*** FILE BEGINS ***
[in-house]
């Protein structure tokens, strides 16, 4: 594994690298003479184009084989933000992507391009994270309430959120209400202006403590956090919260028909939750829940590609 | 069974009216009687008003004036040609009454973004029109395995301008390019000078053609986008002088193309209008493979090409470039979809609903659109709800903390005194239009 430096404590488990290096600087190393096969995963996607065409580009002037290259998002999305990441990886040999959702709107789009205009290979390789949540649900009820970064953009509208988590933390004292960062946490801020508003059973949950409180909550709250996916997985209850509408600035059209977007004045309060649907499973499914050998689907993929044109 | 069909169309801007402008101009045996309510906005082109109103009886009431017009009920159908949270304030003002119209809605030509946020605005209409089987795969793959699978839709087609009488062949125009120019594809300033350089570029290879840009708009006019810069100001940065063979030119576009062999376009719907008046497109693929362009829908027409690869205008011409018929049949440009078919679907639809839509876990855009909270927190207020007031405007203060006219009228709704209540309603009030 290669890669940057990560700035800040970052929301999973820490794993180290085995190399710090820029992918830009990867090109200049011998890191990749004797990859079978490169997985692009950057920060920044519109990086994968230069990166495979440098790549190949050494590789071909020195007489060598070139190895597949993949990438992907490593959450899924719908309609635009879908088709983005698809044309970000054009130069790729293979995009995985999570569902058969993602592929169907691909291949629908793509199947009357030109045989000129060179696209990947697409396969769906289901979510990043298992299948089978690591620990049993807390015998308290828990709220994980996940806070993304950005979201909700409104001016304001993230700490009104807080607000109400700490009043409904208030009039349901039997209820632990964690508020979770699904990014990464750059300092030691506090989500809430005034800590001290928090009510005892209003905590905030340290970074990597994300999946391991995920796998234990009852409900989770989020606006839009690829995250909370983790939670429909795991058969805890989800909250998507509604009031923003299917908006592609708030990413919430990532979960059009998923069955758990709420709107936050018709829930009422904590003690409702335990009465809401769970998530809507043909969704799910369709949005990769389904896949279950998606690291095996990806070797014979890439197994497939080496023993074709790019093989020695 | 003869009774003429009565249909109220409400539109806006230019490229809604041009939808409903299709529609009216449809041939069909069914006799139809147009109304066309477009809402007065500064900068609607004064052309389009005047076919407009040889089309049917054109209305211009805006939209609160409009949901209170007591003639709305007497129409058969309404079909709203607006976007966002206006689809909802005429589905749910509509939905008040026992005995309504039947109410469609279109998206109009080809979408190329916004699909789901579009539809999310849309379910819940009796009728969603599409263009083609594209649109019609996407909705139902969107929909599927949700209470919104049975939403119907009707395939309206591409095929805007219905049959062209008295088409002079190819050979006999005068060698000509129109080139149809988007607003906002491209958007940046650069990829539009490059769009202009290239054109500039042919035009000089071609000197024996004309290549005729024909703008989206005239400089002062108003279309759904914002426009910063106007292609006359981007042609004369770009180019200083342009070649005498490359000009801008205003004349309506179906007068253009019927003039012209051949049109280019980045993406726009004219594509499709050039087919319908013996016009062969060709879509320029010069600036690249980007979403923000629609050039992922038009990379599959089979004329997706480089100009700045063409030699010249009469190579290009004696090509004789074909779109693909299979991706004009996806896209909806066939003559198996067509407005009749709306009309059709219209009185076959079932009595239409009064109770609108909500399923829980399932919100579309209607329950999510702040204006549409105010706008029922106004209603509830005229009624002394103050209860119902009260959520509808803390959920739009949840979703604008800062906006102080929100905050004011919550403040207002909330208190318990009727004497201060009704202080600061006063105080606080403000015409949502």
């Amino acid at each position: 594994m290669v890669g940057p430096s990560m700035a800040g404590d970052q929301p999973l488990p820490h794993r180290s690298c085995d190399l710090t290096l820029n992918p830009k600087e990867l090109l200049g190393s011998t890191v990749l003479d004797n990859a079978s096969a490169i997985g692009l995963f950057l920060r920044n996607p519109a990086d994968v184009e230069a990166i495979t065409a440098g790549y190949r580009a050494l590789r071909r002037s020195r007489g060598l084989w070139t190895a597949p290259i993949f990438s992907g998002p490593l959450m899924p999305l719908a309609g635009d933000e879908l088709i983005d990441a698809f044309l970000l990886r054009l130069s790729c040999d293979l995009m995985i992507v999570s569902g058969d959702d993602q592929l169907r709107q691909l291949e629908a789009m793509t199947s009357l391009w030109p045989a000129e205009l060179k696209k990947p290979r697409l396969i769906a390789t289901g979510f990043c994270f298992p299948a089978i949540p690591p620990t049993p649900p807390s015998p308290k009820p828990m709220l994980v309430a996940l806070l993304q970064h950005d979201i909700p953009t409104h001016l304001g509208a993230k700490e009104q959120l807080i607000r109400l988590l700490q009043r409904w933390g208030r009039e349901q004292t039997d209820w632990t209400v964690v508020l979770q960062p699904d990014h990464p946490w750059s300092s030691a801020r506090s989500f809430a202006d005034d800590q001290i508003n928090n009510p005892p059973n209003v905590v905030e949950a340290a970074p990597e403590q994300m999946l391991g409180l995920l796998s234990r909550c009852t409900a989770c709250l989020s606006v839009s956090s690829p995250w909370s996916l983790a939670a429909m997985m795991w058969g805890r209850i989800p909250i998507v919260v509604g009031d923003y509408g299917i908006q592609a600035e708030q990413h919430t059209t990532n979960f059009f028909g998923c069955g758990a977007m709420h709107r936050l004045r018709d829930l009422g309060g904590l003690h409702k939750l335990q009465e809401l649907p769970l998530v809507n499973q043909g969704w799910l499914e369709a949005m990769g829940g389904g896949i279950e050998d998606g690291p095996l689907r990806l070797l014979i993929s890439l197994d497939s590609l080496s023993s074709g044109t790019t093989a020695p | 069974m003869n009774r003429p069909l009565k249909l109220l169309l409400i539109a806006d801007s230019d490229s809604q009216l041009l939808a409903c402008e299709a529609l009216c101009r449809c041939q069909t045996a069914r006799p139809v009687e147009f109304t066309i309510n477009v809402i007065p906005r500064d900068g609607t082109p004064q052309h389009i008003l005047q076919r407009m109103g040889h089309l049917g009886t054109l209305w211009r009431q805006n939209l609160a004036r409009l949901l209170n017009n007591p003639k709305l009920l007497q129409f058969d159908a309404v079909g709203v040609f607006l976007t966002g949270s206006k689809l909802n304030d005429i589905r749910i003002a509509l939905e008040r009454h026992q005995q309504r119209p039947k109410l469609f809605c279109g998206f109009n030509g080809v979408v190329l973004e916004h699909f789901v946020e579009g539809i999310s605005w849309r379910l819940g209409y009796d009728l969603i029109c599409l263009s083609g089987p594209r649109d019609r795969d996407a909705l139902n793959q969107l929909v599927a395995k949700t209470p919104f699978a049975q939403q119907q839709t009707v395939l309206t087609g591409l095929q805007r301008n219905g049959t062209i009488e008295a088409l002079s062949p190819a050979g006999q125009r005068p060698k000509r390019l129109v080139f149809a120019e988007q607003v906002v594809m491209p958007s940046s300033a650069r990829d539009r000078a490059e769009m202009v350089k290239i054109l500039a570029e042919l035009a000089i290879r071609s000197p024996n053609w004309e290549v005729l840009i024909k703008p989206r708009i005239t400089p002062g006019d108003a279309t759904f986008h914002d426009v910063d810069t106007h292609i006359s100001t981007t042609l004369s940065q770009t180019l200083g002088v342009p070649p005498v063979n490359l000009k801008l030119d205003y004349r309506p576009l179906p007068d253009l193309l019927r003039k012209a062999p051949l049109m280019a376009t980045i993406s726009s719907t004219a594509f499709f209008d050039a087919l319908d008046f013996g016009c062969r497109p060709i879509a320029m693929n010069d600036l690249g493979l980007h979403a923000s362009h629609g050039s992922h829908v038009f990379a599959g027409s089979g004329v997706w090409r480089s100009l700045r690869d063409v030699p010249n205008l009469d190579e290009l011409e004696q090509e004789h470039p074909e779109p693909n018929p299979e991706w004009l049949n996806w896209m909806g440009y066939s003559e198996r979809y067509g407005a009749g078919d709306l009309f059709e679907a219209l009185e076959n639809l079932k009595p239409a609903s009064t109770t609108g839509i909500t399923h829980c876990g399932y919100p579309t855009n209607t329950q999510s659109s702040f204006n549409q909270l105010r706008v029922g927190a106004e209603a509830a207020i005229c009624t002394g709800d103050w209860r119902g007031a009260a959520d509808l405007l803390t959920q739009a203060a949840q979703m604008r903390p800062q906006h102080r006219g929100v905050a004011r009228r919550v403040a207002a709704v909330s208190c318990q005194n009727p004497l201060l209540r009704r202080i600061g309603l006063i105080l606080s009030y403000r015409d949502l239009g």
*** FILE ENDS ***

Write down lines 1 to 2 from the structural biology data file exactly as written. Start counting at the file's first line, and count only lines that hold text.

[in-house]
């Protein structure tokens, strides 16, 4: 594994690298003479184009084989933000992507391009994270309430959120209400202006403590956090919260028909939750829940590609 | 069974009216009687008003004036040609009454973004029109395995301008390019000078053609986008002088193309209008493979090409470039979809609903659109709800903390005194239009 430096404590488990290096600087190393096969995963996607065409580009002037290259998002999305990441990886040999959702709107789009205009290979390789949540649900009820970064953009509208988590933390004292960062946490801020508003059973949950409180909550709250996916997985209850509408600035059209977007004045309060649907499973499914050998689907993929044109 | 069909169309801007402008101009045996309510906005082109109103009886009431017009009920159908949270304030003002119209809605030509946020605005209409089987795969793959699978839709087609009488062949125009120019594809300033350089570029290879840009708009006019810069100001940065063979030119576009062999376009719907008046497109693929362009829908027409690869205008011409018929049949440009078919679907639809839509876990855009909270927190207020007031405007203060006219009228709704209540309603009030 290669890669940057990560700035800040970052929301999973820490794993180290085995190399710090820029992918830009990867090109200049011998890191990749004797990859079978490169997985692009950057920060920044519109990086994968230069990166495979440098790549190949050494590789071909020195007489060598070139190895597949993949990438992907490593959450899924719908309609635009879908088709983005698809044309970000054009130069790729293979995009995985999570569902058969993602592929169907691909291949629908793509199947009357030109045989000129060179696209990947697409396969769906289901979510990043298992299948089978690591620990049993807390015998308290828990709220994980996940806070993304950005979201909700409104001016304001993230700490009104807080607000109400700490009043409904208030009039349901039997209820632990964690508020979770699904990014990464750059300092030691506090989500809430005034800590001290928090009510005892209003905590905030340290970074990597994300999946391991995920796998234990009852409900989770989020606006839009690829995250909370983790939670429909795991058969805890989800909250998507509604009031923003299917908006592609708030990413919430990532979960059009998923069955758990709420709107936050018709829930009422904590003690409702335990009465809401769970998530809507043909969704799910369709949005990769389904896949279950998606690291095996990806070797014979890439197994497939080496023993074709790019093989020695 | 003869009774003429009565249909109220409400539109806006230019490229809604041009939808409903299709529609009216449809041939069909069914006799139809147009109304066309477009809402007065500064900068609607004064052309389009005047076919407009040889089309049917054109209305211009805006939209609160409009949901209170007591003639709305007497129409058969309404079909709203607006976007966002206006689809909802005429589905749910509509939905008040026992005995309504039947109410469609279109998206109009080809979408190329916004699909789901579009539809999310849309379910819940009796009728969603599409263009083609594209649109019609996407909705139902969107929909599927949700209470919104049975939403119907009707395939309206591409095929805007219905049959062209008295088409002079190819050979006999005068060698000509129109080139149809988007607003906002491209958007940046650069990829539009490059769009202009290239054109500039042919035009000089071609000197024996004309290549005729024909703008989206005239400089002062108003279309759904914002426009910063106007292609006359981007042609004369770009180019200083342009070649005498490359000009801008205003004349309506179906007068253009019927003039012209051949049109280019980045993406726009004219594509499709050039087919319908013996016009062969060709879509320029010069600036690249980007979403923000629609050039992922038009990379599959089979004329997706480089100009700045063409030699010249009469190579290009004696090509004789074909779109693909299979991706004009996806896209909806066939003559198996067509407005009749709306009309059709219209009185076959079932009595239409009064109770609108909500399923829980399932919100579309209607329950999510702040204006549409105010706008029922106004209603509830005229009624002394103050209860119902009260959520509808803390959920739009949840979703604008800062906006102080929100905050004011919550403040207002909330208190318990009727004497201060009704202080600061006063105080606080403000015409949502």